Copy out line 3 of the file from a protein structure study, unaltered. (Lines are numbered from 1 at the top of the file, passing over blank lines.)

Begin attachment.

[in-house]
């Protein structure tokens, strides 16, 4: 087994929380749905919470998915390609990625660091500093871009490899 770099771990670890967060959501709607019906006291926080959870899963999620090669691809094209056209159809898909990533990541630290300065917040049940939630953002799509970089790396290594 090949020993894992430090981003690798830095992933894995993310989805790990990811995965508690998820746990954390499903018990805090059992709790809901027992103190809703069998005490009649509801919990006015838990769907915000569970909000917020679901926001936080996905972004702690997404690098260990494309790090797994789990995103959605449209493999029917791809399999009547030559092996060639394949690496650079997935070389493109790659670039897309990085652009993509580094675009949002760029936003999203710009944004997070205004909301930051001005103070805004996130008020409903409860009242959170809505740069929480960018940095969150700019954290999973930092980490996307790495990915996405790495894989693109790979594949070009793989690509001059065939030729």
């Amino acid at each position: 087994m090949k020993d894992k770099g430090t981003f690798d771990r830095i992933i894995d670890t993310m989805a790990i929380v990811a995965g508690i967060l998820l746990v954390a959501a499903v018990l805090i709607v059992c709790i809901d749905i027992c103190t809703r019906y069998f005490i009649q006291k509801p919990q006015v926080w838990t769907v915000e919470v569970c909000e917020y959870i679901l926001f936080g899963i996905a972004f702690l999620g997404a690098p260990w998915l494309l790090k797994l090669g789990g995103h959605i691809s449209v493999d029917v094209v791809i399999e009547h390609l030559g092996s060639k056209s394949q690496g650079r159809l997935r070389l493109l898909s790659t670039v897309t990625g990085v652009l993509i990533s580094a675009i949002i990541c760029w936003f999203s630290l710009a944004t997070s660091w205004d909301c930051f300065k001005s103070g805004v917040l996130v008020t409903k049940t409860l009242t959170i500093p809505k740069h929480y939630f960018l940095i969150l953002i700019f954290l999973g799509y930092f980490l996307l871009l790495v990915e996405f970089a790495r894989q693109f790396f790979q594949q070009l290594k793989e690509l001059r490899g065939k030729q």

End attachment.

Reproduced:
């Amino acid at each position: 087994m090949k020993d894992k770099g430090t981003f690798d771990r830095i992933i894995d670890t993310m989805a790990i929380v990811a995965g508690i967060l998820l746990v954390a959501a499903v018990l805090i709607v059992c709790i809901d749905i027992c103190t809703r019906y069998f005490i009649q006291k509801p919990q006015v926080w838990t769907v915000e919470v569970c909000e917020y959870i679901l926001f936080g899963i996905a972004f702690l999620g997404a690098p260990w998915l494309l790090k797994l090669g789990g995103h959605i691809s449209v493999d029917v094209v791809i399999e009547h390609l030559g092996s060639k056209s394949q690496g650079r159809l997935r070389l493109l898909s790659t670039v897309t990625g990085v652009l993509i990533s580094a675009i949002i990541c760029w936003f999203s630290l710009a944004t997070s660091w205004d909301c930051f300065k001005s103070g805004v917040l996130v008020t409903k049940t409860l009242t959170i500093p809505k740069h929480y939630f960018l940095i969150l953002i700019f954290l999973g799509y930092f980490l996307l871009l790495v990915e996405f970089a790495r894989q693109f790396f790979q594949q070009l290594k793989e690509l001059r490899g065939k030729q």